Page:Essays on the Chinese Language (1889).djvu/140

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126
Origin and Early History of the Language.

most part, however, Chinese speak of their characters as sufficient for all the needs of human life and thought, as full and complete, wanting nothing. In their six-fold classification, writes one author, the written characters embrace all the topics with which man can be concerned, the visible phenomena of heaven, the unseen laws of earth, human affairs, and the rules appointed for lower nature.[1]

For many ages the Chinese knew little of other peoples and other tongues, and thought and spoke of all that was not Chinese with undisguised contempt. But intercourse with foreign nations introduced at least a partial knowledge of other languages, and the Chinese had to compare their own perfectly harmonised speech with the shrike-tongued cries of barbarians, and their own matchless characters with the mere imitations of bird and beast footprints used by the undeveloped savages who had never been blessed with divine philosophers. One of the marks whereby a barbarian is known is that he writes from left to right, another being that he takes his food without using chop-sticks. When Buddhism came into the country its missionaries taught the Chinese a new language with sages and writings which they could not despise. They could not put this new language in the same class with the rude dialects of their unlettered neighbours; and they went so far as to learn from the strangers how to cultivate and improve their own language. Thus the Buddhist scholars, whether native or foreign, taught moderation and even modesty in the comparison between Chinese and Sankrit. One author tells his readers that there are three original or primitive systems of writing. The earliest is that invented by Brahma, which proceeds from left to right; the second in antiquity is that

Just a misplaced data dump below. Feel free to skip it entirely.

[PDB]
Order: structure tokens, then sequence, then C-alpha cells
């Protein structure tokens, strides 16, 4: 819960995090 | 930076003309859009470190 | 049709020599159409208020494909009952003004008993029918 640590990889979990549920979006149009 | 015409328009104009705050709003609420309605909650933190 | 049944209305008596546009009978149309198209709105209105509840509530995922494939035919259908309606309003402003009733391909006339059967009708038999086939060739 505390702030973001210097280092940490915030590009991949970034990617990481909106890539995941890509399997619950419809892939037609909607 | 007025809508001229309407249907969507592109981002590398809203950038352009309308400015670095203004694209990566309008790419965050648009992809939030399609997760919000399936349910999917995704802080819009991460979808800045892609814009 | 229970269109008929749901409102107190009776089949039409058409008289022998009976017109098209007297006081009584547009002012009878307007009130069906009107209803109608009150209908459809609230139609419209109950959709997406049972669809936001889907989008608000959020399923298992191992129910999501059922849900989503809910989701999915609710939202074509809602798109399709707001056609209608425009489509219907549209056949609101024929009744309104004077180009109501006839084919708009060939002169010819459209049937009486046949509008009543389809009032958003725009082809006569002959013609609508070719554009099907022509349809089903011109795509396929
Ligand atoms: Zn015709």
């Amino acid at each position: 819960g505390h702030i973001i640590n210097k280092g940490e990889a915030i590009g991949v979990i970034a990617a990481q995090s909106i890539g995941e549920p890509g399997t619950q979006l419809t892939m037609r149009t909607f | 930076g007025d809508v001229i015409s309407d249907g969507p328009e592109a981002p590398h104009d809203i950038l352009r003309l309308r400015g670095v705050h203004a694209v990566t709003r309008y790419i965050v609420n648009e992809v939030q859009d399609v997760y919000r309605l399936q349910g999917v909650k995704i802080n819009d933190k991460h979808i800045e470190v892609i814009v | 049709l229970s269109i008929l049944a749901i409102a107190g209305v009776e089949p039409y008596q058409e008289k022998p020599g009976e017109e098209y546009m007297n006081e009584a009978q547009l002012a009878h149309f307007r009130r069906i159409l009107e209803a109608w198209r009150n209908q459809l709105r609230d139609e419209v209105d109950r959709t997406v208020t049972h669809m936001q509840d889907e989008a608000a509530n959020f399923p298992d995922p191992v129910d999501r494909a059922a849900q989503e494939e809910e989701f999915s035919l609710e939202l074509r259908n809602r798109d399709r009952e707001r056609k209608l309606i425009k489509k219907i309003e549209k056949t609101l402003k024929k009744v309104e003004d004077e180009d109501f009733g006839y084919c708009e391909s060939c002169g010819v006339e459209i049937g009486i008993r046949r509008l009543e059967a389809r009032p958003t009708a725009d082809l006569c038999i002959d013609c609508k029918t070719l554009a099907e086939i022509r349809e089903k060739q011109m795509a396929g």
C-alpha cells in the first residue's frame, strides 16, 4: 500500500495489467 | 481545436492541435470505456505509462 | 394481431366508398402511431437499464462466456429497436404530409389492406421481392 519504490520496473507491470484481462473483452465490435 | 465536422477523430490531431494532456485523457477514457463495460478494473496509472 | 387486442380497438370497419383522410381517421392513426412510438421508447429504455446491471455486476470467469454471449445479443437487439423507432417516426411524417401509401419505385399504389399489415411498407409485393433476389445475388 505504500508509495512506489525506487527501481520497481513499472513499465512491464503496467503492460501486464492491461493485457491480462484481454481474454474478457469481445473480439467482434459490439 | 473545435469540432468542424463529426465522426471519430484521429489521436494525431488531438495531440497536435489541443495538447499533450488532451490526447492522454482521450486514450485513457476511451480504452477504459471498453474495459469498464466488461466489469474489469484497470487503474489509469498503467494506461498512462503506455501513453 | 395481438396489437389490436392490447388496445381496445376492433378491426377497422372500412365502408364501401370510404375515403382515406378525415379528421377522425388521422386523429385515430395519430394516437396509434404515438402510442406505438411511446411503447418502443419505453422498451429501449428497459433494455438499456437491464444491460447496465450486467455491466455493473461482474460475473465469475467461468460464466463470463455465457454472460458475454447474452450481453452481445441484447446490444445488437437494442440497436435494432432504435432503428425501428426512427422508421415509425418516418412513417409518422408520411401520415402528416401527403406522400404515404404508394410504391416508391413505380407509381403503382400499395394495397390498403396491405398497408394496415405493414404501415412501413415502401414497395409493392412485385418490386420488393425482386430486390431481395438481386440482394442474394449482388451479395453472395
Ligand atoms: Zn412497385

invented by Kharoshta, which is written from right to left; and the third and latest is that invented by Tsang-chie, which goes from above downward. But one of the most interesting native opinions on this subject is that given by Morrison, taken from a treatise well written and scholarly, but defaced by blunders and marred by a spirit sometimes illiberal. "It appears to me,"

  1. "Liu-shu-ku," etc., as above.